- determine a clear set of guidelines and objectives to be used during a design

- create plans to deal with critical hazards

- assigning responsibility for hazard control (management and technical)

- allocate time and resources to deal with hazards

 

• The results of this analysis are used for preparing specification, testing, implementation, maintenance and management.

 

• The modules within the system must be clearly identified, with consistent boundaries.

 

• Specific hazards may be obvious, or they may be mandated by government regulations.

 

• Some hazards can be identified by,

- examining similar existing systems

- review existing checklists and standards

- consider energy flow through the system

- consider inherently hazardous materials

- consider interactions between system components (e.g., materials corrode or power drain)

- review previous hazard analysis for similar systems

- review operation specifications, and consider all environmental factors

- use brainstorming in teams

- consider human/machine interface

- consider usage mode changes

- try small scale testing, and theoretical analysis

- think through a worst case what-if analysis

 

• Hazard forms are not completed all at once, but as project steps develop.

 

• Hazard level (either likelihood and/or effects) should be indicated on a PHA, these levels are specific to the application. For example, NASA uses 1, 1R, 2, 2R, etc. Other methods may have several divisions between ‘impossible’ to ‘always’.

 

• Design criteria are used to specify constraints on a design to minimize or prevent a hazard. For example the hazard of an engine still running even after controller power has failed suggests that the motor must not operate when controller power is off.

 

• The operational phase which a hazard might occur in must also be considered. Some hazards will become more/less severe over the operational life.

 

 

 

1.1.9 Implemented Risk Management Programs

 

1.1.9.1 - NASA Safety Methods

 

• A large part of NASA’s policies deal with identifying potential problems, and eliminating or reducing them. This system has been recognized as successful and sufficient when properly implemented [Leveson, 1995, pg. 274]. These are not described in detail here, as they are somewhat distant from the design process, although they do provide a valuable source of feedback and control.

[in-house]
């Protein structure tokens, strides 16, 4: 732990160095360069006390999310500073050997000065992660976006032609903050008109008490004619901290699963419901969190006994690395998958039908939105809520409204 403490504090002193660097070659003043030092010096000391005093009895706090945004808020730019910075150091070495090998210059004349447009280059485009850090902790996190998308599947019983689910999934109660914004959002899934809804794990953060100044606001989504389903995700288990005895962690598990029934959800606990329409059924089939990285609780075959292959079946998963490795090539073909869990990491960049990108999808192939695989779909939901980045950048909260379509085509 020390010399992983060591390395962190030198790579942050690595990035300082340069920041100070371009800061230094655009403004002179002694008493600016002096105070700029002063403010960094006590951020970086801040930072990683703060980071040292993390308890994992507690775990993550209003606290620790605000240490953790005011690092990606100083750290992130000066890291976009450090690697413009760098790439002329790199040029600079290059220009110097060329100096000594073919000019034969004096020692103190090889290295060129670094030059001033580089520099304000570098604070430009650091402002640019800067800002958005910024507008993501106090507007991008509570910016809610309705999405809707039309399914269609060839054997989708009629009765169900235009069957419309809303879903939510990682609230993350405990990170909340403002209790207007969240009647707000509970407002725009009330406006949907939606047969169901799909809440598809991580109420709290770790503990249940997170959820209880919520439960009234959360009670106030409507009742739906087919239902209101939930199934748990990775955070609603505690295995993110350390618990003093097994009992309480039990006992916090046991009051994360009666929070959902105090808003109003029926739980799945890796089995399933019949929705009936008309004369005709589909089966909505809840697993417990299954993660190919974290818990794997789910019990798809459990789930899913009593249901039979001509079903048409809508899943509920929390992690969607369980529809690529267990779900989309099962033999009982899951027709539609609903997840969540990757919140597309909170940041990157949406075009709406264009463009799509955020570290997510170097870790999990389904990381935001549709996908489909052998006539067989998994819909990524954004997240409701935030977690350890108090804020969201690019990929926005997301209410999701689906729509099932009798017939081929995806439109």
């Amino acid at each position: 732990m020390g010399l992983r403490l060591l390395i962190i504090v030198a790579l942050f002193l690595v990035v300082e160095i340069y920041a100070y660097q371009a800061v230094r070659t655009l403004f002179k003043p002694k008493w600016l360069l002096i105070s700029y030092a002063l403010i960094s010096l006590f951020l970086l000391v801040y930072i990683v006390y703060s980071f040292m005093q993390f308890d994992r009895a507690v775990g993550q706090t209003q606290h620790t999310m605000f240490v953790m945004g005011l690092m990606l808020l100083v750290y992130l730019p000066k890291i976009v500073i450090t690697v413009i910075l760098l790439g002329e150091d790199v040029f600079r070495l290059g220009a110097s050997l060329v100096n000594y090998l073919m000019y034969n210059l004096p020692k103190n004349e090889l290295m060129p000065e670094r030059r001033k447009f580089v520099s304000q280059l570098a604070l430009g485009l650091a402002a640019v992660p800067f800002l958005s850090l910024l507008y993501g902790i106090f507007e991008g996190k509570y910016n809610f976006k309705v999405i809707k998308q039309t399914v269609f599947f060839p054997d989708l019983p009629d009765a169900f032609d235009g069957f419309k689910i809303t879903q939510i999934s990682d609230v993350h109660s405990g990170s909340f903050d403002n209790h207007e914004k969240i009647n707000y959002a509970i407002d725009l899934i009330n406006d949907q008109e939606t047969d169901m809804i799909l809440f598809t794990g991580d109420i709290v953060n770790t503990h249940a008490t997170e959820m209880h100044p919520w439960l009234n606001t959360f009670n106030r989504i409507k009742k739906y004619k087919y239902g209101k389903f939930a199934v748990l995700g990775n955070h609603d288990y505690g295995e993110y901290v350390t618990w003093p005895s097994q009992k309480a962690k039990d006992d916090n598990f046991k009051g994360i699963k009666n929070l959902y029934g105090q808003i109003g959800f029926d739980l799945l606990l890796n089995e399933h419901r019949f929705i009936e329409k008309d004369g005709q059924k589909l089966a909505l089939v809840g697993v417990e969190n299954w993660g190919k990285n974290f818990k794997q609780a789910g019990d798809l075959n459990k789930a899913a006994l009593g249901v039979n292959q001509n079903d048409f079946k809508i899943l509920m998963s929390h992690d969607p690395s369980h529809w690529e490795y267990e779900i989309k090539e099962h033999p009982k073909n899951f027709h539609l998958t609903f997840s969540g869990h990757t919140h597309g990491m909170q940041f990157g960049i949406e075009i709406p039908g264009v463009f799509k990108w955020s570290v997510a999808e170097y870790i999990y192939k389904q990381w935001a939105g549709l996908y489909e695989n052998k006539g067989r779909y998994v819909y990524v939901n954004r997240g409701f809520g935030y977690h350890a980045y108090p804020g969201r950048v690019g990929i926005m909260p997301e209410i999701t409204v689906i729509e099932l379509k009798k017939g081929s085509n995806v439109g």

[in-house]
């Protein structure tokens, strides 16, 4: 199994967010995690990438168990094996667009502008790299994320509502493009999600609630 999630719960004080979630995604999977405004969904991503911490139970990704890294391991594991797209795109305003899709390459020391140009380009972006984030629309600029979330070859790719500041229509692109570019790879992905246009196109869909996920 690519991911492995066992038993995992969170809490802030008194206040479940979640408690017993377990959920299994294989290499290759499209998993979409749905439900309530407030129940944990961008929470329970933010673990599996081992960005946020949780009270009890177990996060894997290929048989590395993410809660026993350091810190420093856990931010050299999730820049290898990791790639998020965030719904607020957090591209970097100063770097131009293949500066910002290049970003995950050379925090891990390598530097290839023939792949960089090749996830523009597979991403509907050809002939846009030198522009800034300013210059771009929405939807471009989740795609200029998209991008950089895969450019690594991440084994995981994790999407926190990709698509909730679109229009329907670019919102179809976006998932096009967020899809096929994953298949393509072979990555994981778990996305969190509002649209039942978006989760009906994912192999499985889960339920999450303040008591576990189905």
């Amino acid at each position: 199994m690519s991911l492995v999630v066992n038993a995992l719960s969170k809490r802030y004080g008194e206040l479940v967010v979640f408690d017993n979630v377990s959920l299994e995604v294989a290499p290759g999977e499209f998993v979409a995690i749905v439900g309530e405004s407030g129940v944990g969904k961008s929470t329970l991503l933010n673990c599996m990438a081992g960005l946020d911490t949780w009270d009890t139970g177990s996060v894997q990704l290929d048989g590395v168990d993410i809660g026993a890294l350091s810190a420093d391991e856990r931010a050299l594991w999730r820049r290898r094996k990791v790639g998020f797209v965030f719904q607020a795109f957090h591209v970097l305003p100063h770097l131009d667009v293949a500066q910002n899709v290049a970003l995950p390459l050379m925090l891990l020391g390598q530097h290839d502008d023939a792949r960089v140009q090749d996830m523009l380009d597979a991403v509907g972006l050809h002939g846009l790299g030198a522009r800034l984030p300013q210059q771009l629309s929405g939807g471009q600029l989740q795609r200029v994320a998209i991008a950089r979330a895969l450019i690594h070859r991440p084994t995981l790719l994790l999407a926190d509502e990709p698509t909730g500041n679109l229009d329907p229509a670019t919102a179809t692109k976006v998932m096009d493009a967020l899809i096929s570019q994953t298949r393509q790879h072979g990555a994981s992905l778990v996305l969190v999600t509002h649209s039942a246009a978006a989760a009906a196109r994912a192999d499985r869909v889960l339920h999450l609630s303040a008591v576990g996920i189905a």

• NASA bases most of it’s analysis of systems on FMEA and CILs. (The CIL below is from [Leveson, 1995, pg. 283])

 

 

• The FMEA is done by contractors and, based on the results a criticality is assigned to each item.

1 - failure could cause loss of life or vehicle

1R - failure could cause loss of life or vehicle, but redundant hardware is present

1S - a ground support element that could cause loss of life or equipment

2 - failure could cause loss of mission

2R - failure could cause loss of mission, but redundant hardware is present

2S - a ground support system that could cause loss of vehicle systems

3 - other failure types that may cause less severe damage without catastrophic effects on the mission

 

• Items rated 1, 1R, 2, 2R must be on the CIL.

 

• Items on the CIL must be redesigned or improved to fail safe, or else they will require that a special waiver be granted.

 

• EIFA (Element Interface Functional Analysis) is used to evaluate the effects of failure modes in either component on other components.

 

• These procedures don’t typically extend to software, although efforts were made to consider its effects. And, future efforts are expected to address some aspects.

 

• Other types of hazards are considered by,

- PHA (Process Hazard Analysis)

- SHA (Subsystem Hazard Analysis)

- OHA (Operations Hazard Analysis)

 

 

1.1.10 References and Bibliography

 

American Institute of Chemical Engineers, Guidelines for hazard evaluation procedures: with worked examples, 2nd edition, 1992.

 

Brimley, W., “Spacecraft Systems; Safety/Failure Tolerance Failure Management”, part of a set of course note for a course offered previously at the University of Toronto, 199?.

 

Dhillon, B.S., Engineering Design; a modern approach, Irwin, 1996.

 

Dorf, R.C. (editor), The Electrical Engineering Handbook, IEEE Press/CRC Press, USA, 1993, pp. 2020-2031.

 

Leveson, N., Safeware: system safety and computers, Addison-Wesley Publishing Company Inc., 1995.

 

Rasmussen, J., Duncan, K., and Leplat, J., New Technology and Human Error, John Wiley & Sons Ltd., 1987.

 

Ullman, D.G., The Mechanical Design Process, McGraw-Hill, 1997.